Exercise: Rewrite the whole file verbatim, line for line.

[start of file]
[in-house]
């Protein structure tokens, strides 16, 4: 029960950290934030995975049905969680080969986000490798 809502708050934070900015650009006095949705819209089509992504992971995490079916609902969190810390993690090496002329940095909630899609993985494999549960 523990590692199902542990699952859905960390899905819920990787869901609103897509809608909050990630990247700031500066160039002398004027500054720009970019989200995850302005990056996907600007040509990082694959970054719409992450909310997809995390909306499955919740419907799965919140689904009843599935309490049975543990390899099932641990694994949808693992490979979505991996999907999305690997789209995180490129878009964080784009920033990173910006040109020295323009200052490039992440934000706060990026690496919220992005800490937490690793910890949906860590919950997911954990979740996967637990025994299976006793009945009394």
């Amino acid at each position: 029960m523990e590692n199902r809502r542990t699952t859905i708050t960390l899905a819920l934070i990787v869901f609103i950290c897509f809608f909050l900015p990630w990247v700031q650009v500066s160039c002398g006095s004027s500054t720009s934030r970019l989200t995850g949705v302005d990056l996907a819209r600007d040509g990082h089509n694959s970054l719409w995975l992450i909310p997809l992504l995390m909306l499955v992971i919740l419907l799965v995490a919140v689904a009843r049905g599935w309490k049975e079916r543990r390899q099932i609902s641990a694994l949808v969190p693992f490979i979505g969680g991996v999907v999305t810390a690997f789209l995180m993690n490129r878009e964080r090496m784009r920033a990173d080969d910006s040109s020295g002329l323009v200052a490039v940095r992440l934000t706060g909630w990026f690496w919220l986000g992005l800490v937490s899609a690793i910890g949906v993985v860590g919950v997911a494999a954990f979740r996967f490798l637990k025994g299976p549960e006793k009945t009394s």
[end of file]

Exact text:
[in-house]
């Protein structure tokens, strides 16, 4: 029960950290934030995975049905969680080969986000490798 809502708050934070900015650009006095949705819209089509992504992971995490079916609902969190810390993690090496002329940095909630899609993985494999549960 523990590692199902542990699952859905960390899905819920990787869901609103897509809608909050990630990247700031500066160039002398004027500054720009970019989200995850302005990056996907600007040509990082694959970054719409992450909310997809995390909306499955919740419907799965919140689904009843599935309490049975543990390899099932641990694994949808693992490979979505991996999907999305690997789209995180490129878009964080784009920033990173910006040109020295323009200052490039992440934000706060990026690496919220992005800490937490690793910890949906860590919950997911954990979740996967637990025994299976006793009945009394």
């Amino acid at each position: 029960m523990e590692n199902r809502r542990t699952t859905i708050t960390l899905a819920l934070i990787v869901f609103i950290c897509f809608f909050l900015p990630w990247v700031q650009v500066s160039c002398g006095s004027s500054t720009s934030r970019l989200t995850g949705v302005d990056l996907a819209r600007d040509g990082h089509n694959s970054l719409w995975l992450i909310p997809l992504l995390m909306l499955v992971i919740l419907l799965v995490a919140v689904a009843r049905g599935w309490k049975e079916r543990r390899q099932i609902s641990a694994l949808v969190p693992f490979i979505g969680g991996v999907v999305t810390a690997f789209l995180m993690n490129r878009e964080r090496m784009r920033a990173d080969d910006s040109s020295g002329l323009v200052a490039v940095r992440l934000t706060g909630w990026f690496w919220l986000g992005l800490v937490s899609a690793i910890g949906v993985v860590g919950v997911a494999a954990f979740r996967f490798l637990k025994g299976p549960e006793k009945t009394s």